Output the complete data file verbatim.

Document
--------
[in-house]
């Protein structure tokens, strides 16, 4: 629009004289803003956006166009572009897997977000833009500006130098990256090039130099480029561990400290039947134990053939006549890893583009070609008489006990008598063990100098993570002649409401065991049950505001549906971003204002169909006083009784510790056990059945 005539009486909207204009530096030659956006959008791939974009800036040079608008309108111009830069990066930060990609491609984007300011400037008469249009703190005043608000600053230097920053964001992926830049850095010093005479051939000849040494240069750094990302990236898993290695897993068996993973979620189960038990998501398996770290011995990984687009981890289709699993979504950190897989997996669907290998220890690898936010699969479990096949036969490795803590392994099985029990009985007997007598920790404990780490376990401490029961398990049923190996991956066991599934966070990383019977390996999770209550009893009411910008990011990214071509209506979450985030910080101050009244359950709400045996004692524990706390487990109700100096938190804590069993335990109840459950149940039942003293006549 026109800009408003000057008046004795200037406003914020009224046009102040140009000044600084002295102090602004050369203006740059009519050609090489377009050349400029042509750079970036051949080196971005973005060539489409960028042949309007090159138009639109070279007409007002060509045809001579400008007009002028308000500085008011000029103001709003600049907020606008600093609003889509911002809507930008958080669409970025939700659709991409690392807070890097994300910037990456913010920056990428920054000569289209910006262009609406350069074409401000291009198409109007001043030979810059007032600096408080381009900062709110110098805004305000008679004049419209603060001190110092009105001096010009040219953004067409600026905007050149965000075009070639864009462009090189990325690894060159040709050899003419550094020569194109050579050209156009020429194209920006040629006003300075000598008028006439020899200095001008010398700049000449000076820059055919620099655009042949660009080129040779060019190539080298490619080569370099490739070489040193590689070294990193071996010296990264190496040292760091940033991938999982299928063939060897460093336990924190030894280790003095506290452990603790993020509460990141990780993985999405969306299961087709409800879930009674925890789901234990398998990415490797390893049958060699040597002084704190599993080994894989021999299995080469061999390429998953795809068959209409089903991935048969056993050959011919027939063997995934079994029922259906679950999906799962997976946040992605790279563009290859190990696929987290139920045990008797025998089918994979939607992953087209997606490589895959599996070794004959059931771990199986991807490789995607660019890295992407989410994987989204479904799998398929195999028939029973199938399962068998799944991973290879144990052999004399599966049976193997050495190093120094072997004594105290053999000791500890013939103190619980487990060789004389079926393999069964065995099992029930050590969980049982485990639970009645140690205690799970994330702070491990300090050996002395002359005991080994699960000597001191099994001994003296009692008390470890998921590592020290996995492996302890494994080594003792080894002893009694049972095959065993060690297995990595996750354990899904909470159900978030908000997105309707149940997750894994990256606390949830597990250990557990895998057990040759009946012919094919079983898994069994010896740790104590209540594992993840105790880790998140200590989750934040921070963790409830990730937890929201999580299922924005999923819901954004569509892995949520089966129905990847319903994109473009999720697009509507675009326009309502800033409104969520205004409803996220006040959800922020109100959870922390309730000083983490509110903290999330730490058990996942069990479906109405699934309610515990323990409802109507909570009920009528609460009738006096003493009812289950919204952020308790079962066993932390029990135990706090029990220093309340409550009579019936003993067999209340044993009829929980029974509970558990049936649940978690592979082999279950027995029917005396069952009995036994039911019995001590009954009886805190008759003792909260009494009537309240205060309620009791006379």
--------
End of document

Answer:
[in-house]
């Protein structure tokens, strides 16, 4: 629009004289803003956006166009572009897997977000833009500006130098990256090039130099480029561990400290039947134990053939006549890893583009070609008489006990008598063990100098993570002649409401065991049950505001549906971003204002169909006083009784510790056990059945 005539009486909207204009530096030659956006959008791939974009800036040079608008309108111009830069990066930060990609491609984007300011400037008469249009703190005043608000600053230097920053964001992926830049850095010093005479051939000849040494240069750094990302990236898993290695897993068996993973979620189960038990998501398996770290011995990984687009981890289709699993979504950190897989997996669907290998220890690898936010699969479990096949036969490795803590392994099985029990009985007997007598920790404990780490376990401490029961398990049923190996991956066991599934966070990383019977390996999770209550009893009411910008990011990214071509209506979450985030910080101050009244359950709400045996004692524990706390487990109700100096938190804590069993335990109840459950149940039942003293006549 026109800009408003000057008046004795200037406003914020009224046009102040140009000044600084002295102090602004050369203006740059009519050609090489377009050349400029042509750079970036051949080196971005973005060539489409960028042949309007090159138009639109070279007409007002060509045809001579400008007009002028308000500085008011000029103001709003600049907020606008600093609003889509911002809507930008958080669409970025939700659709991409690392807070890097994300910037990456913010920056990428920054000569289209910006262009609406350069074409401000291009198409109007001043030979810059007032600096408080381009900062709110110098805004305000008679004049419209603060001190110092009105001096010009040219953004067409600026905007050149965000075009070639864009462009090189990325690894060159040709050899003419550094020569194109050579050209156009020429194209920006040629006003300075000598008028006439020899200095001008010398700049000449000076820059055919620099655009042949660009080129040779060019190539080298490619080569370099490739070489040193590689070294990193071996010296990264190496040292760091940033991938999982299928063939060897460093336990924190030894280790003095506290452990603790993020509460990141990780993985999405969306299961087709409800879930009674925890789901234990398998990415490797390893049958060699040597002084704190599993080994894989021999299995080469061999390429998953795809068959209409089903991935048969056993050959011919027939063997995934079994029922259906679950999906799962997976946040992605790279563009290859190990696929987290139920045990008797025998089918994979939607992953087209997606490589895959599996070794004959059931771990199986991807490789995607660019890295992407989410994987989204479904799998398929195999028939029973199938399962068998799944991973290879144990052999004399599966049976193997050495190093120094072997004594105290053999000791500890013939103190619980487990060789004389079926393999069964065995099992029930050590969980049982485990639970009645140690205690799970994330702070491990300090050996002395002359005991080994699960000597001191099994001994003296009692008390470890998921590592020290996995492996302890494994080594003792080894002893009694049972095959065993060690297995990595996750354990899904909470159900978030908000997105309707149940997750894994990256606390949830597990250990557990895998057990040759009946012919094919079983898994069994010896740790104590209540594992993840105790880790998140200590989750934040921070963790409830990730937890929201999580299922924005999923819901954004569509892995949520089966129905990847319903994109473009999720697009509507675009326009309502800033409104969520205004409803996220006040959800922020109100959870922390309730000083983490509110903290999330730490058990996942069990479906109405699934309610515990323990409802109507909570009920009528609460009738006096003493009812289950919204952020308790079962066993932390029990135990706090029990220093309340409550009579019936003993067999209340044993009829929980029974509970558990049936649940978690592979082999279950027995029917005396069952009995036994039911019995001590009954009886805190008759003792909260009494009537309240205060309620009791006379």